As explained elsewhere the current worldwide population of Kelsall is estimated to be about 4,500 with about 3,100 in the UK. This page examines how this population has grown over time and whether the growth can be explained in terms of a single origin around 1300 or earlier.
The first graph shows census counts for Kelsall in England and Wales from 1841 to 1911. The red triangles show the actual population from the census, 1841 to 1911. The blue diamonds show the predicted population proportioned from the actual Kelsall population in 1841 and the increase in the total population of England and Wales. The Kelsall population increases more than predicted from the general population especially from 1861 to 1891. The rate of population increase from one census to the next was 5% from 1841 to 1851 and 7% from 1851 to 1861, but it then increased to an average of 21% over the next three periods before starting to fall off after 1891. The result is that in 1881 the Kelsall population is 23% higher than would be predicted from the general population increase. This shows that the Kelsall population was relatively successful compared to the average. Other surnames would have lost population after 1841 and some would have died out completely.
The next graph shows the numbers of births and deaths recorded at 10-year intervals from 1841 to 1971. Thee data are obtained from online GRO indexes for years available (births 1841 to 1911, deaths 1841 to 192) otherwise from FreeBMD. Annual births rose from 1841 to 1871 but after 1871 they have remained steady generally between 50 and 60 (with a notable exception in 1941 that was presumably war related). A similar pattern is observed for deaths. On average for the whole period births exceed deaths by a factor of 1.7 (50 vs. 29).
The next graph shows data from 1841 to 1911 normalized to 1841 values. In this case the birth rate and death rate are adjusted according to the change in the Kelsall population. Both the birth rate and the death rate fell across the whole period when adjusted for population growth. The Kelsall population increased as the result of the birth rate exceeding the mortality rate.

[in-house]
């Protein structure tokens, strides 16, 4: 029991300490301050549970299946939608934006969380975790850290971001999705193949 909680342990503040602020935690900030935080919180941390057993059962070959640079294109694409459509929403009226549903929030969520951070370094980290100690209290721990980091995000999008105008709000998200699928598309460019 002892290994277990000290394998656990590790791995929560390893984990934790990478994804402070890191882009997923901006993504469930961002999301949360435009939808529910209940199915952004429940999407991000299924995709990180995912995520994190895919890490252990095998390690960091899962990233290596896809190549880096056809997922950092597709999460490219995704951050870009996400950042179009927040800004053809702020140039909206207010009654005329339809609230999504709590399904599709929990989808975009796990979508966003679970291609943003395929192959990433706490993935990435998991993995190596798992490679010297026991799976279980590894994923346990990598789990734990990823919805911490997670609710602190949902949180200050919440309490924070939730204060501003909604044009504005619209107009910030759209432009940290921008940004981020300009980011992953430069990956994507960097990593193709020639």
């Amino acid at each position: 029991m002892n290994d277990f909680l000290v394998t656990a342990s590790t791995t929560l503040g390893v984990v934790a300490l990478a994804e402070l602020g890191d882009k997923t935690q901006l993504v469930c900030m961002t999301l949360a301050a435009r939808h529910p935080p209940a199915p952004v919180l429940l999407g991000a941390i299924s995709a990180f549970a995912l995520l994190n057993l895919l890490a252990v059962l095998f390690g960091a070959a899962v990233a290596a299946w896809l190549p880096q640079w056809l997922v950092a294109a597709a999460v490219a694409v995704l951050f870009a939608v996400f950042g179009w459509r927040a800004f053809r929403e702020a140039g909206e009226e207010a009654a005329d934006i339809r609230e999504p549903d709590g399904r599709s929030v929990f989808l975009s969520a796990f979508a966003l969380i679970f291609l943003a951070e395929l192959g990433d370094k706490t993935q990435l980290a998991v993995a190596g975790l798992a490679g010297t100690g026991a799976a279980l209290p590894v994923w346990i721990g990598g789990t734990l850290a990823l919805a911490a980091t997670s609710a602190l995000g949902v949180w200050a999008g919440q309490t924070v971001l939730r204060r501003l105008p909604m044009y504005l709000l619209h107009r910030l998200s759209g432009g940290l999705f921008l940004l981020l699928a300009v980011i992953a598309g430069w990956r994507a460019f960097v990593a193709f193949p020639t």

The next graph shows the same data extended out in time. Again, the red triangles show the actual population from the census, 1841 to 1911, and the blue diamonds show the predicted population proportioned from the actual Kelsall population in 1841 and the total population of England and Wales. The brown dashed line approximates the increase in the worldwide population to the current estimate of 4,500, with the assumption that most emigration of the name occurred after 1841.
The growth of the Kelsall population over a longer time span is shown in the next graph.The dashed blue curve is a projection for Kelsall both ways in time based on the actual 1851 census population proportioned to the total population of England and Wales. An exponential fit to the data fairly closely models the data from 1851 back to an origin in the 14th Century or earlier. The dashed curve “predicts” a population of about 150 in 1551, about 100 in 1451 and about 150 in 1351. The drop from 1351 to 1451 is related to the Black Death which killed off about ½ the population starting in 1348. Another prediction can be made using the factors presented by Alan Bardsley also used to estimate current population. These factors allow a separate estimate of the 1551 population based on each census population from 1841 to 1911. The estimates range from 156 to 192 with an average of 176. It is noted that these extrapolations are based on census populations for England and Wales, whereas it is known that the current population of Kelsall overseas is as much as 40% of that remaining in England and Wales. It may be reasonable to conclude that the mid-16th Century Kelsall population was in the range 150 to 200.